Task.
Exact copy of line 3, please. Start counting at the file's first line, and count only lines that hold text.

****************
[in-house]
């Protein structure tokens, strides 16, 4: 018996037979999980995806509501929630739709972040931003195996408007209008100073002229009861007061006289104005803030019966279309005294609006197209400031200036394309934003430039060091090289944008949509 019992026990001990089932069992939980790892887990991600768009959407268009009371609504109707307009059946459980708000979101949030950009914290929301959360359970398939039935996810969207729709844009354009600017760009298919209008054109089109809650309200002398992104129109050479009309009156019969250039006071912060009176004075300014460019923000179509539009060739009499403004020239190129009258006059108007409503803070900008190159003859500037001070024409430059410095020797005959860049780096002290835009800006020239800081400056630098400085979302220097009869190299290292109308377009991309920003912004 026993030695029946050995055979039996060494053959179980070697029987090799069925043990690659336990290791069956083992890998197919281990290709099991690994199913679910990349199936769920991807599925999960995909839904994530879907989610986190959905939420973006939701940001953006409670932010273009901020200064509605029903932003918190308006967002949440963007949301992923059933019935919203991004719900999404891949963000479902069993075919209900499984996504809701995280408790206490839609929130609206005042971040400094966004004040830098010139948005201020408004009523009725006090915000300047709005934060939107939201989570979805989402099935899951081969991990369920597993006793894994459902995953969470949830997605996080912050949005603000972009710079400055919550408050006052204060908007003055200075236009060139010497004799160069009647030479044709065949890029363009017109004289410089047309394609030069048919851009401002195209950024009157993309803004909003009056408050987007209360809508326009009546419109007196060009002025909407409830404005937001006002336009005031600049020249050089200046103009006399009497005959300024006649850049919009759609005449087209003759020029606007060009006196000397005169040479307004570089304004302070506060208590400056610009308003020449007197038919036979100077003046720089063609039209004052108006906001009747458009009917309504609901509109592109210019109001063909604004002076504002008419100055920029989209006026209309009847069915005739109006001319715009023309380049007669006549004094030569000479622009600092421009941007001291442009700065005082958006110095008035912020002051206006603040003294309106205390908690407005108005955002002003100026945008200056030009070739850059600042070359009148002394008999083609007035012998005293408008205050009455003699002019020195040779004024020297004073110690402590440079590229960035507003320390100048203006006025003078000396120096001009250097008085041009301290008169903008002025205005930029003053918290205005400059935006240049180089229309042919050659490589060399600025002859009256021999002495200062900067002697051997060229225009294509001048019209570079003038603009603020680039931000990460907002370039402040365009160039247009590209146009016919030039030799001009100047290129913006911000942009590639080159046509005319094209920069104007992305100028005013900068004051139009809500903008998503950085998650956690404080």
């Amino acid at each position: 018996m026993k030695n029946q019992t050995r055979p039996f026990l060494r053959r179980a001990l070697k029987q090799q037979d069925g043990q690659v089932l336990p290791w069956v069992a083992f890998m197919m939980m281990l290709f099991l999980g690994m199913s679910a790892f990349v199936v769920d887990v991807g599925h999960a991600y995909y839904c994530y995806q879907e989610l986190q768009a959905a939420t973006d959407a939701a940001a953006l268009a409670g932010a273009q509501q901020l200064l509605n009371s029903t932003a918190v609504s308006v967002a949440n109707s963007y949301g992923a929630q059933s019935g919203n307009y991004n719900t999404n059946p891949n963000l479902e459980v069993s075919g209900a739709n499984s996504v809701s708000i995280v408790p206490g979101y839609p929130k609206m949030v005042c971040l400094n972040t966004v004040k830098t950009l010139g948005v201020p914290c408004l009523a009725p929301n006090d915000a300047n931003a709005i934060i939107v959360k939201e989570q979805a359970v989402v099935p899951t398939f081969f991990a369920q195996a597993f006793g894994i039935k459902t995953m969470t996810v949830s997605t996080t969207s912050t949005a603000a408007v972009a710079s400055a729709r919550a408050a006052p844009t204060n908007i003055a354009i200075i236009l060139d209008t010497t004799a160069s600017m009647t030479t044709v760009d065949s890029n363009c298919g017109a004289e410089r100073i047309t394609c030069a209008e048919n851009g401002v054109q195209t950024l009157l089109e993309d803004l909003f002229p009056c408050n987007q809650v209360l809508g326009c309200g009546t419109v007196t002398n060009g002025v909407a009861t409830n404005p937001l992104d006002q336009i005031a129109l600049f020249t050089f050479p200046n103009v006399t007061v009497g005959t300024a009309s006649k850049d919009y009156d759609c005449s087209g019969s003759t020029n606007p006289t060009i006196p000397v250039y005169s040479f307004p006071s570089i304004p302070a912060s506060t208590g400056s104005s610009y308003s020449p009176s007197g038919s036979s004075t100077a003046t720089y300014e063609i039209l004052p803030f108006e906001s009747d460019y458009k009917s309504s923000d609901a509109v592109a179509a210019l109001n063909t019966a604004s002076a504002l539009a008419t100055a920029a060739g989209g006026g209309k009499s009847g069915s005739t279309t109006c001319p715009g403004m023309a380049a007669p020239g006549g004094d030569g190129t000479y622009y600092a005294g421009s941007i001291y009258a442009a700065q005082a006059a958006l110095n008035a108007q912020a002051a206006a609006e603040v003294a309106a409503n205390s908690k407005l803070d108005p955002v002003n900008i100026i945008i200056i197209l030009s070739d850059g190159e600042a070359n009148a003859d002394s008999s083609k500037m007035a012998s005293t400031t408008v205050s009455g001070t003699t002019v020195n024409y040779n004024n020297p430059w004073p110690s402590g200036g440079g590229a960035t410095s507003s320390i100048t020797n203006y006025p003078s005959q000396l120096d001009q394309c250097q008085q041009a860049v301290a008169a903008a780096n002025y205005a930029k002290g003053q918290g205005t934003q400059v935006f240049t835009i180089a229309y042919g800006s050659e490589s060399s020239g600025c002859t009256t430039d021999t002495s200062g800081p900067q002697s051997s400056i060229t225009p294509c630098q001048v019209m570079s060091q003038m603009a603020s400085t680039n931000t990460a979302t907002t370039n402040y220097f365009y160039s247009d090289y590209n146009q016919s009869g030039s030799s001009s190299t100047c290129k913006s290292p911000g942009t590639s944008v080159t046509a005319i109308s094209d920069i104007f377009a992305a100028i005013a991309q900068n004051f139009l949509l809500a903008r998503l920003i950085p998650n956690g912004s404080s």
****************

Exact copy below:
């Amino acid at each position: 018996m026993k030695n029946q019992t050995r055979p039996f026990l060494r053959r179980a001990l070697k029987q090799q037979d069925g043990q690659v089932l336990p290791w069956v069992a083992f890998m197919m939980m281990l290709f099991l999980g690994m199913s679910a790892f990349v199936v769920d887990v991807g599925h999960a991600y995909y839904c994530y995806q879907e989610l986190q768009a959905a939420t973006d959407a939701a940001a953006l268009a409670g932010a273009q509501q901020l200064l509605n009371s029903t932003a918190v609504s308006v967002a949440n109707s963007y949301g992923a929630q059933s019935g919203n307009y991004n719900t999404n059946p891949n963000l479902e459980v069993s075919g209900a739709n499984s996504v809701s708000i995280v408790p206490g979101y839609p929130k609206m949030v005042c971040l400094n972040t966004v004040k830098t950009l010139g948005v201020p914290c408004l009523a009725p929301n006090d915000a300047n931003a709005i934060i939107v959360k939201e989570q979805a359970v989402v099935p899951t398939f081969f991990a369920q195996a597993f006793g894994i039935k459902t995953m969470t996810v949830s997605t996080t969207s912050t949005a603000a408007v972009a710079s400055a729709r919550a408050a006052p844009t204060n908007i003055a354009i200075i236009l060139d209008t010497t004799a160069s600017m009647t030479t044709v760009d065949s890029n363009c298919g017109a004289e410089r100073i047309t394609c030069a209008e048919n851009g401002v054109q195209t950024l009157l089109e993309d803004l909003f002229p009056c408050n987007q809650v209360l809508g326009c309200g009546t419109v007196t002398n060009g002025v909407a009861t409830n404005p937001l992104d006002q336009i005031a129109l600049f020249t050089f050479p200046n103009v006399t007061v009497g005959t300024a009309s006649k850049d919009y009156d759609c005449s087209g019969s003759t020029n606007p006289t060009i006196p000397v250039y005169s040479f307004p006071s570089i304004p302070a912060s506060t208590g400056s104005s610009y308003s020449p009176s007197g038919s036979s004075t100077a003046t720089y300014e063609i039209l004052p803030f108006e906001s009747d460019y458009k009917s309504s923000d609901a509109v592109a179509a210019l109001n063909t019966a604004s002076a504002l539009a008419t100055a920029a060739g989209g006026g209309k009499s009847g069915s005739t279309t109006c001319p715009g403004m023309a380049a007669p020239g006549g004094d030569g190129t000479y622009y600092a005294g421009s941007i001291y009258a442009a700065q005082a006059a958006l110095n008035a108007q912020a002051a206006a609006e603040v003294a309106a409503n205390s908690k407005l803070d108005p955002v002003n900008i100026i945008i200056i197209l030009s070739d850059g190159e600042a070359n009148a003859d002394s008999s083609k500037m007035a012998s005293t400031t408008v205050s009455g001070t003699t002019v020195n024409y040779n004024n020297p430059w004073p110690s402590g200036g440079g590229a960035t410095s507003s320390i100048t020797n203006y006025p003078s005959q000396l120096d001009q394309c250097q008085q041009a860049v301290a008169a903008a780096n002025y205005a930029k002290g003053q918290g205005t934003q400059v935006f240049t835009i180089a229309y042919g800006s050659e490589s060399s020239g600025c002859t009256t430039d021999t002495s200062g800081p900067q002697s051997s400056i060229t225009p294509c630098q001048v019209m570079s060091q003038m603009a603020s400085t680039n931000t990460a979302t907002t370039n402040y220097f365009y160039s247009d090289y590209n146009q016919s009869g030039s030799s001009s190299t100047c290129k913006s290292p911000g942009t590639s944008v080159t046509a005319i109308s094209d920069i104007f377009a992305a100028i005013a991309q900068n004051f139009l949509l809500a903008r998503l920003i950085p998650n956690g912004s404080s």